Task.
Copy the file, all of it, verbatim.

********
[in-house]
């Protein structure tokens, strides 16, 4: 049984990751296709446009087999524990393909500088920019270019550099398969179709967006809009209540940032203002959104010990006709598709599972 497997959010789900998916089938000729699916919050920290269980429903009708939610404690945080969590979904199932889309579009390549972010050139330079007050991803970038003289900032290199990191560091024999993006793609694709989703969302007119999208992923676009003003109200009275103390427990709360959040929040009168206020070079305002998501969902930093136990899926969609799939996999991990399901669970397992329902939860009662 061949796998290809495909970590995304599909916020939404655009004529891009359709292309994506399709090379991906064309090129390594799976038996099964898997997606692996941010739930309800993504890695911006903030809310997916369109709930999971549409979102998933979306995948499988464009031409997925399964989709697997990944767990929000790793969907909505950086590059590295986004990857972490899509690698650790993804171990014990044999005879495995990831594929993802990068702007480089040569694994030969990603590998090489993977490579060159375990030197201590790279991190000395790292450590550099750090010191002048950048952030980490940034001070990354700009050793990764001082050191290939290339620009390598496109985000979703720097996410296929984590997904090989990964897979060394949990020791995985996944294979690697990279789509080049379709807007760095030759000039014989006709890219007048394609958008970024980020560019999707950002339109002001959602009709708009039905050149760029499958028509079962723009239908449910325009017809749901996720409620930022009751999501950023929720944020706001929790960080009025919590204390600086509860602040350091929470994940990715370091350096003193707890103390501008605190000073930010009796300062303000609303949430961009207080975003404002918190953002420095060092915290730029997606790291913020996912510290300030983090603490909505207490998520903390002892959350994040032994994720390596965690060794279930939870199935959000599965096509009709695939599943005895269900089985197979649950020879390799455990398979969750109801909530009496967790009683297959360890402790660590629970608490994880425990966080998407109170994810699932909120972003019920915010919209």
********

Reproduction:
[in-house]
């Protein structure tokens, strides 16, 4: 049984990751296709446009087999524990393909500088920019270019550099398969179709967006809009209540940032203002959104010990006709598709599972 497997959010789900998916089938000729699916919050920290269980429903009708939610404690945080969590979904199932889309579009390549972010050139330079007050991803970038003289900032290199990191560091024999993006793609694709989703969302007119999208992923676009003003109200009275103390427990709360959040929040009168206020070079305002998501969902930093136990899926969609799939996999991990399901669970397992329902939860009662 061949796998290809495909970590995304599909916020939404655009004529891009359709292309994506399709090379991906064309090129390594799976038996099964898997997606692996941010739930309800993504890695911006903030809310997916369109709930999971549409979102998933979306995948499988464009031409997925399964989709697997990944767990929000790793969907909505950086590059590295986004990857972490899509690698650790993804171990014990044999005879495995990831594929993802990068702007480089040569694994030969990603590998090489993977490579060159375990030197201590790279991190000395790292450590550099750090010191002048950048952030980490940034001070990354700009050793990764001082050191290939290339620009390598496109985000979703720097996410296929984590997904090989990964897979060394949990020791995985996944294979690697990279789509080049379709807007760095030759000039014989006709890219007048394609958008970024980020560019999707950002339109002001959602009709708009039905050149760029499958028509079962723009239908449910325009017809749901996720409620930022009751999501950023929720944020706001929790960080009025919590204390600086509860602040350091929470994940990715370091350096003193707890103390501008605190000073930010009796300062303000609303949430961009207080975003404002918190953002420095060092915290730029997606790291913020996912510290300030983090603490909505207490998520903390002892959350994040032994994720390596965690060794279930939870199935959000599965096509009709695939599943005895269900089985197979649950020879390799455990398979969750109801909530009496967790009683297959360890402790660590629970608490994880425990966080998407109170994810699932909120972003019920915010919209």